Australia’s wealthiest woman, miner Gina Rinehart is rapidly emerging as one of Australia’s largest breeders of Fullblood Wagyu cattle, following deals announced today for the purchase of an additional 1500 mated Wagyu females.
The acquisitions include 1000 mature Fullblood Wagyu cows from David Blackmore’s Blackmore Wagyu herd in Victoria, and a further 500 fullblood breeders, all Blackmore genetics, from Central Queensland cattleman Mal Burston.
On top of Mrs Rinehart’s earlier purchase of about 2000-head Greenhills Wagyu herd in NSW last year, she now controls a Fullblood herd numbering at least 3500 females.
Only the Australian Agricultural Co (about 4000 Fullblood cows), and possibly Scott de Bruin’s Mayura Wagyu enterprise on South Australia’s Limestone Coast, manage larger Fullblood herds in Australia.
Ms Rinehart’s Hancock Prospecting and prominent Wagyu breeder, David Blackmore started negotiations on the deal more than two years ago.
No price has been disclosed, but it’s not hard to put together a few plausible figures. Unmated F2-F4 (not Fullblood) Wagyu heifers, 14 months, sold on AuctionsPlus a week ago for $3400. It’s likely these cows, understood to be mostly 3-8 years, with the Blackmore genetics ‘premium’ attached, sold for somewhere between $5000-$8000 a head. That would value the Blackmore herd package of 1000 cows at $5-$8 million.
This acquisition not only increases the size of Hancock Prospecting’s Wagyu herd, but the injection of high quality Fullblood genetics would ensure that the herd will be able to sustainably produce premium Wagyu beef products into the premium domestic and export markets, a Hancock statement issued this afternoon said.
The breeder herd will be located on Hancock’s New South Wales cattle properties near Dubbo, and the progeny will be grown out on an aggregation of Queensland properties in the South Burnett region bought earlier by Ms Rinehart for a dairy venture, but since abandoned in favour of Wagyu cattle breeding.
Sources close to the deal say she is intent on Wagyu beef production, rather than using the females to simply breed Wagyu herd bulls to sell.
Ms Rinehart has established a premium Wagyu beef brand, called 2GR, to underpin her expanding cattle enterprise. Insiders in the Wagyu industry say Ms Rinehart plans to establish her own integrated supply chain, perhaps even selling premium branded beef into export markets, rather than selling the cattle to feedlots or processors.
Her feeding operations are taking place at Geoff Willett’s Maydan feedlot near Warwick, Beef Central understands. Maydan has fed the last two consecutive winners in the World Steak Challenge in London – both Wagyu.
Hancock chief executive Garry Korte said the company was excited to be investing further in Australian agriculture and contributing to the development of Australia’s reputation as a clean green agricultural producer.
“HPPL recognises the value of Fullblood Wagyu and producing premium products for the discerning market, and this acquisition will allow the company to achieve that aim,” vendor Mal Burston said.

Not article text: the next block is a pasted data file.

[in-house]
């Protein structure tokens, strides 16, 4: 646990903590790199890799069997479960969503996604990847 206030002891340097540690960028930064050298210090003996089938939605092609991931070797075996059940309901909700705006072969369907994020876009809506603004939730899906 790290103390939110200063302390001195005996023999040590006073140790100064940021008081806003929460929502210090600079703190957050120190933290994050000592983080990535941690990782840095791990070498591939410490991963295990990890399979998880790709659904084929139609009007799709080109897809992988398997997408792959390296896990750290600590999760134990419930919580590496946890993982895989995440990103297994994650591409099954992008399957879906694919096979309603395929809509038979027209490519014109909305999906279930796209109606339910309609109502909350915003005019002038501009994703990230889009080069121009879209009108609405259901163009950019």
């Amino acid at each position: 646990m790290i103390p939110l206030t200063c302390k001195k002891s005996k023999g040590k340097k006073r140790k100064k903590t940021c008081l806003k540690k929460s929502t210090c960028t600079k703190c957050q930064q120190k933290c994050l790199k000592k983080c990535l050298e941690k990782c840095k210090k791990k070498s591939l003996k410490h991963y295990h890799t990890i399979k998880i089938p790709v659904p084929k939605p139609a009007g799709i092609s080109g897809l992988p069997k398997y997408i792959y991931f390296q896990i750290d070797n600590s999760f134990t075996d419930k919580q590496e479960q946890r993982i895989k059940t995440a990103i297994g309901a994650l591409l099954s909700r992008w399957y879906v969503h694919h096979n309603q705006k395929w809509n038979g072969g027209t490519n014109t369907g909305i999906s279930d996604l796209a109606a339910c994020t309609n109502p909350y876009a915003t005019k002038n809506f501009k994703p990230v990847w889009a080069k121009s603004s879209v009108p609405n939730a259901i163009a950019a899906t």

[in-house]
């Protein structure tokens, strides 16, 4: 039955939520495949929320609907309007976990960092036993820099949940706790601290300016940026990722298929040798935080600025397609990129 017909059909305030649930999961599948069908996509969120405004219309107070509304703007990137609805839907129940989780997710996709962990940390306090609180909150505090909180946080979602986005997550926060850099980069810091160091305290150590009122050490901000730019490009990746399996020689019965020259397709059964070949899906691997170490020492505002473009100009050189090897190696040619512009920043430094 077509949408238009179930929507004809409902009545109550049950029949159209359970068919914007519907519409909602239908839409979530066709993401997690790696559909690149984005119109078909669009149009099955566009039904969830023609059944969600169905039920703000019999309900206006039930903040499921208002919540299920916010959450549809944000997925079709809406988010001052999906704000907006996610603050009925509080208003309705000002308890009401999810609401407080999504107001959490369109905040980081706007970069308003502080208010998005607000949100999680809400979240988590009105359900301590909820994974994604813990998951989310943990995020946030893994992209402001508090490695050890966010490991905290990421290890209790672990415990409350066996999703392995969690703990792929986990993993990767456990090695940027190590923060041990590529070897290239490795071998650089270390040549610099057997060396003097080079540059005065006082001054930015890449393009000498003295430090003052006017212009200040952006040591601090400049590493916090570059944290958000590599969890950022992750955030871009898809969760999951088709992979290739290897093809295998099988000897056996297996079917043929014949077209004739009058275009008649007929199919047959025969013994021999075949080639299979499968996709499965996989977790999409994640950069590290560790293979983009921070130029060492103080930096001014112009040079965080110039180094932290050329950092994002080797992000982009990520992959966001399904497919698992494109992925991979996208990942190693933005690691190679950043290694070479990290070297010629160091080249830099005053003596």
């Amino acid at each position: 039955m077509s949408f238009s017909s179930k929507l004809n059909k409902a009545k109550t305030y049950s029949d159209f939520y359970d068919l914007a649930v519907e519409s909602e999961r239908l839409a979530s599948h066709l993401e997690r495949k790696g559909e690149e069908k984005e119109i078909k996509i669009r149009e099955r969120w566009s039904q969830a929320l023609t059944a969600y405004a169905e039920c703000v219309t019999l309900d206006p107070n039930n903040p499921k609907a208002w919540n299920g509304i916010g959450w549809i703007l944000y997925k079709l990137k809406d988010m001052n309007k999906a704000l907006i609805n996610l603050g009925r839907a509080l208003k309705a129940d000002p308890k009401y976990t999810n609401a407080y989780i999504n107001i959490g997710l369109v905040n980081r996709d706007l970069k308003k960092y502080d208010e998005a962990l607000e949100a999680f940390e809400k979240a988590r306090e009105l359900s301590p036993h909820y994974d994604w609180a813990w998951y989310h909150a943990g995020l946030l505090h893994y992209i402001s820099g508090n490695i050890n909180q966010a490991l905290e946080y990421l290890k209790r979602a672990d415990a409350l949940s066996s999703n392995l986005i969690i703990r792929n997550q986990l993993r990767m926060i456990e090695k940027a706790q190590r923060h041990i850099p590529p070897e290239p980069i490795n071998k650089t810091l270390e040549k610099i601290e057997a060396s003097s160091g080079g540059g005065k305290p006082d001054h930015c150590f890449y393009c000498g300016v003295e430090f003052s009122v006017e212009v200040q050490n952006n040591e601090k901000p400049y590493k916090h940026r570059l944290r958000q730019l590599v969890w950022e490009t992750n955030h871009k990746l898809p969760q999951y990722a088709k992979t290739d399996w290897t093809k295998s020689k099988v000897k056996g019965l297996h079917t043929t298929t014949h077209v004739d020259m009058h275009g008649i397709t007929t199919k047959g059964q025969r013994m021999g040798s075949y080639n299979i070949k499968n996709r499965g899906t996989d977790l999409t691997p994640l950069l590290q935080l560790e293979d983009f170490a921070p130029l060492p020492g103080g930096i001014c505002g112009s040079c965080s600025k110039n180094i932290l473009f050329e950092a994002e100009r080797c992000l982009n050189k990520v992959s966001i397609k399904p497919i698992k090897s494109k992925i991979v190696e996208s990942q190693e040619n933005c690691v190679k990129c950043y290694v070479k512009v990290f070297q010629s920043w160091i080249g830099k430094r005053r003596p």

Blackmore Wagyu Beef has recently completed the delivery of the last of the 1000 pregnant, mature breeding cows.
The BWB breeding and carcase data, genomics research and eco-feeding ration were not included in the sale, company principal David Blackmore said.
Blackmore Wagyu was recently embroiled in a landuse challenge over its cattle enterprise outside Melbourne, which neighbours branded as an intensive feedlot.
Prior to Blackmore’s application for intensive animal husbandry being rejected, the company had embarked on a breeding program to increase the size of its breeding herd, in anticipation of selling a part of the herd to fund future expansion.
Blackmore was forced by the Murrindindi Shire to shut down its existing feeding operation and it was decided to move the Wagyu business, and to double the companies beef sales.
The company has retained all breeding females born in the last 30 months. Earlier this year Blackmore purchased more than 1000 Angus and Angus cross heifers which have been impregnated with embryos from donors that represented the top five percent of the Blackmore Wagyu herd. These superior breeding cows were not part of the sale.
The company plans to do 1000 embryo transfer matings each year for the next three years, to re-build numbers.
“The Hancock cattle transaction will allow us to enter into a period of targeted growth to expand our Wagyu production in the coming years,” David Blackmore said.
“Through our own genomic research program we have identified our superior females in our herd to use as the basis of our growth plans. We have leased a further 3500 acres in Victoria to accommodate this expansion,” he said.
Mr Blackmore said his company’s Wagyu beef customers would be pleased to know that the sale of the breeding females would not affect Blackmore’s monthly carcase production, and the company would continue supplying its award winning, premium quality Wagyu beef to more than 20 countries around the world.